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PLoS One. 2018 Nov 27;13(11):e0208148. doi: 10.1371/journal.pone.0208148. eCollection 2018.

Association between number of children and carotid intima-media thickness in Bangladesh.

Author information

1
Departments of Population Health and Environmental Medicine, New York University School of Medicine, New York, New York, United States of America.
2
Department of Epidemiology, Mailman School of Public Health, Columbia University, New York, New York, United States of America.
3
Department of Environmental Health Sciences, Mailman School of Public Health, Columbia University, New York, New York, United States of America.
4
U-Chicago Research Bangladesh, Ltd., Dhaka, Bangladesh.
5
INSERM UMR 1153, Centre de Recherche Epidemiologie et Statistique Paris Sorbonne Cité (CRESS), METHODS Core, Paris France.
6
Department of Health Studies, Center for Cancer Epidemiology and Prevention, The University of Chicago, Chicago, Illinois, United States of America.

Abstract

Previous studies on the association between number of children and carotid intima-media thickness (cIMT) were limited to Western populations. Pregnancy in women is associated with physiologic changes that may influence the risk of cardiovascular disease. Comparing the association between number of children and cIMT in men and women can provide insights on whether the association may be due to pregnancy. We investigated the association between number of children and cIMT among 718 female (mean age 37.5 years) and 417 male participants (mean age 41.3 years), randomly selected from the Health Effect of Arsenic Longitudinal Study (HEALS), a population-based cohort study in Bangladesh. Multivariate linear regression was used to assess the association and to control for education attainment, history of diabetes, age, smoking, betel use, BMI, systolic blood pressure, and diastolic blood pressure. The average number of children was 4.43 for women and 3.74 for men. There were no nulliparous women. We observed a positive association between number of children and cIMT in women. Mean cIMT increased by 4.5 μm (95% CI, 0.8-8.1) per increment of one birth (P = 0.02). Compared to women with two children, cIMT in women with 4 children and ≥5 children was 23.6μm (95%CI, 2.6-44.7; P = 0.03) and 25.1 μm (95%CI, 3.5-46.6; P = 0.02) greater, respectively. The association was not modified by BMI, SBP, betel use or age. Data in men showed no evidence of association (P = 0.4). The finding suggests a role of high parity in atherosclerosis in women of a low-income, high parity population.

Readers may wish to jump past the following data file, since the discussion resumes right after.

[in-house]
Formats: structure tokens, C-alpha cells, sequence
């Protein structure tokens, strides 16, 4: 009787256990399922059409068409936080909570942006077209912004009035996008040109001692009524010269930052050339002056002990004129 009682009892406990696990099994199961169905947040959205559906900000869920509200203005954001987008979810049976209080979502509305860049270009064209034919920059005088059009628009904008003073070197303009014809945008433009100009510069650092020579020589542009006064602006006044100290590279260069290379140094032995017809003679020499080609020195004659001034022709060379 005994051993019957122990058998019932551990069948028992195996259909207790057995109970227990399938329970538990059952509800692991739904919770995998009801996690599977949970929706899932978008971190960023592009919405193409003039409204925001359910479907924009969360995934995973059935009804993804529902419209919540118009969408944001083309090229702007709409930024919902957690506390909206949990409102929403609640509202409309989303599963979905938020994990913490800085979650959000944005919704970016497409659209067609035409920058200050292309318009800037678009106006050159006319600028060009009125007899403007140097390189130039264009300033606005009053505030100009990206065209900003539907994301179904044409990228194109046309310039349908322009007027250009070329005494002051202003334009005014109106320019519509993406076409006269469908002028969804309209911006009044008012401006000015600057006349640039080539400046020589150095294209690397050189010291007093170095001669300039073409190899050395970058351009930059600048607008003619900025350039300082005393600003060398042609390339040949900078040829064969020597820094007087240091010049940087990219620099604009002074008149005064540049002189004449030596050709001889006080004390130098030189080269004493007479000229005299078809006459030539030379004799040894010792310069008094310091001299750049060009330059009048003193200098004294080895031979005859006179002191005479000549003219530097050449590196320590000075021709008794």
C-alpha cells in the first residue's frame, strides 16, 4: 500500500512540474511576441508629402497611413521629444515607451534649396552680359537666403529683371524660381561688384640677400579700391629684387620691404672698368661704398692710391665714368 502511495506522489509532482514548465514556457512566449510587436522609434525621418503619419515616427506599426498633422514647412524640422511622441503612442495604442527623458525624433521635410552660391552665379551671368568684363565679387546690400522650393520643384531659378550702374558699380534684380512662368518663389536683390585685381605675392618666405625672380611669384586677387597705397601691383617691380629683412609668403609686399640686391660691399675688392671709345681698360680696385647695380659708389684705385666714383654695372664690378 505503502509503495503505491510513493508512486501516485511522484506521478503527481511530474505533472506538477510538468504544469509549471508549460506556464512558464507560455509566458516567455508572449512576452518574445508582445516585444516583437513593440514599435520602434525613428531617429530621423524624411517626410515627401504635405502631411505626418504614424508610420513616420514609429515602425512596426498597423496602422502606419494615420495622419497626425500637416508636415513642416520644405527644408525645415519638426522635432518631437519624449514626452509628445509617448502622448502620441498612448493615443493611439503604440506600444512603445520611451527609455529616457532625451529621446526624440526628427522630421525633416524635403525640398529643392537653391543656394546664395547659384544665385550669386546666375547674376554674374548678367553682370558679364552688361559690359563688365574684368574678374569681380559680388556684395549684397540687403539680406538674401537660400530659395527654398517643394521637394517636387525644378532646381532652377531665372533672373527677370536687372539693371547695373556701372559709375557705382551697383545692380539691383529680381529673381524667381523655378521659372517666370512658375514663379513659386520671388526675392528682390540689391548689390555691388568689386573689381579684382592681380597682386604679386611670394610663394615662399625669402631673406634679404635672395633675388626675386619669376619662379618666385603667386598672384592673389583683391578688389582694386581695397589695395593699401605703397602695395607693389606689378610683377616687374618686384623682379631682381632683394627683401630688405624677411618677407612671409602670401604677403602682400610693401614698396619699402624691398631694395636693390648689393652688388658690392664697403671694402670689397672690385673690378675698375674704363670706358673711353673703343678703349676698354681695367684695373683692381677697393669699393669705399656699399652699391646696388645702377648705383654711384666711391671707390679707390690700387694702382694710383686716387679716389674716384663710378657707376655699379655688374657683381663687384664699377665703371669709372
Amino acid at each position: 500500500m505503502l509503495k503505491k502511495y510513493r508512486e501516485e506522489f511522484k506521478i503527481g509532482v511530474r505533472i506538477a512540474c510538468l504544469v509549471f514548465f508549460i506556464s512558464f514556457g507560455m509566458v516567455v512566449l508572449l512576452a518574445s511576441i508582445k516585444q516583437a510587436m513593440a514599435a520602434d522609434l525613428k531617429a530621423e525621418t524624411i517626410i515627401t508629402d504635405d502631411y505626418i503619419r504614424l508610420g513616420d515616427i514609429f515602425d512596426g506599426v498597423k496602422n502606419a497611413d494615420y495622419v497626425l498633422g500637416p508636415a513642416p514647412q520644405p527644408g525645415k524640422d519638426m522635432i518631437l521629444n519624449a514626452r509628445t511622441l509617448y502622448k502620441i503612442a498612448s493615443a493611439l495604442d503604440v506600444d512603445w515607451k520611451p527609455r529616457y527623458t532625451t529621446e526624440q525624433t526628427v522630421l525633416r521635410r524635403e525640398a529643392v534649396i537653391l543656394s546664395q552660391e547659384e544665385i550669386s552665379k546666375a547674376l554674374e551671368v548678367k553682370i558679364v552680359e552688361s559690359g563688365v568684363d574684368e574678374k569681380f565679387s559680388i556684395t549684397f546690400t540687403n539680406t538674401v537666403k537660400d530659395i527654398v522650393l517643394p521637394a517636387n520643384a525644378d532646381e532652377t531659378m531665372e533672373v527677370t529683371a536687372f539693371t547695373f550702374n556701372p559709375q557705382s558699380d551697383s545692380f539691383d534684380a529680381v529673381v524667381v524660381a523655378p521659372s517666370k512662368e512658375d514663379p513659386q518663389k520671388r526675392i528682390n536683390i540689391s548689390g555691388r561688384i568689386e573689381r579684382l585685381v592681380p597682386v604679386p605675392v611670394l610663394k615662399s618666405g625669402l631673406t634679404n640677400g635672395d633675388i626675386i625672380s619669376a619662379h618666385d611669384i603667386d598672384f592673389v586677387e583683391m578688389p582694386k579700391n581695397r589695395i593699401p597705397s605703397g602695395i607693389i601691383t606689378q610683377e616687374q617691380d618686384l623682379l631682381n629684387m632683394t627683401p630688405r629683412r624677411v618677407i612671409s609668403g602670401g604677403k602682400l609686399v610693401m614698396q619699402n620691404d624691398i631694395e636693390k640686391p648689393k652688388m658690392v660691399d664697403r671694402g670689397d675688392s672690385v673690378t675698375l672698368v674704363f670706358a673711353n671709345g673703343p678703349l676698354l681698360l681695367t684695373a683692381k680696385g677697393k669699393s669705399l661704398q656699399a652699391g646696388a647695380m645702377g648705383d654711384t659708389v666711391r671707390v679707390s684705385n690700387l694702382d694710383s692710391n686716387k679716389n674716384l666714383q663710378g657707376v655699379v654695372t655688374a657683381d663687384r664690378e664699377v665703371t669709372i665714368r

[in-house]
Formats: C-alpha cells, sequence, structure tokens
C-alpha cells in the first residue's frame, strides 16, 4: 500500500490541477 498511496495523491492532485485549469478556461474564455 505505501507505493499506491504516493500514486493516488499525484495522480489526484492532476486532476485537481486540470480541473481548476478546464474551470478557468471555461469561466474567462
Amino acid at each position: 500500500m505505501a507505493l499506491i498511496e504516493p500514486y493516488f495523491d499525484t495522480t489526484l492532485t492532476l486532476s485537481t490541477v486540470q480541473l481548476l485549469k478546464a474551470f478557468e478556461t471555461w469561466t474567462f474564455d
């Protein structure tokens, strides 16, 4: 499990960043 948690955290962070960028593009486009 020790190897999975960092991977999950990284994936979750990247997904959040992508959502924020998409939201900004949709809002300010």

PMID:
30481229
PMCID:
PMC6258552
DOI:
10.1371/journal.pone.0208148
[Indexed for MEDLINE]
Free PMC Article

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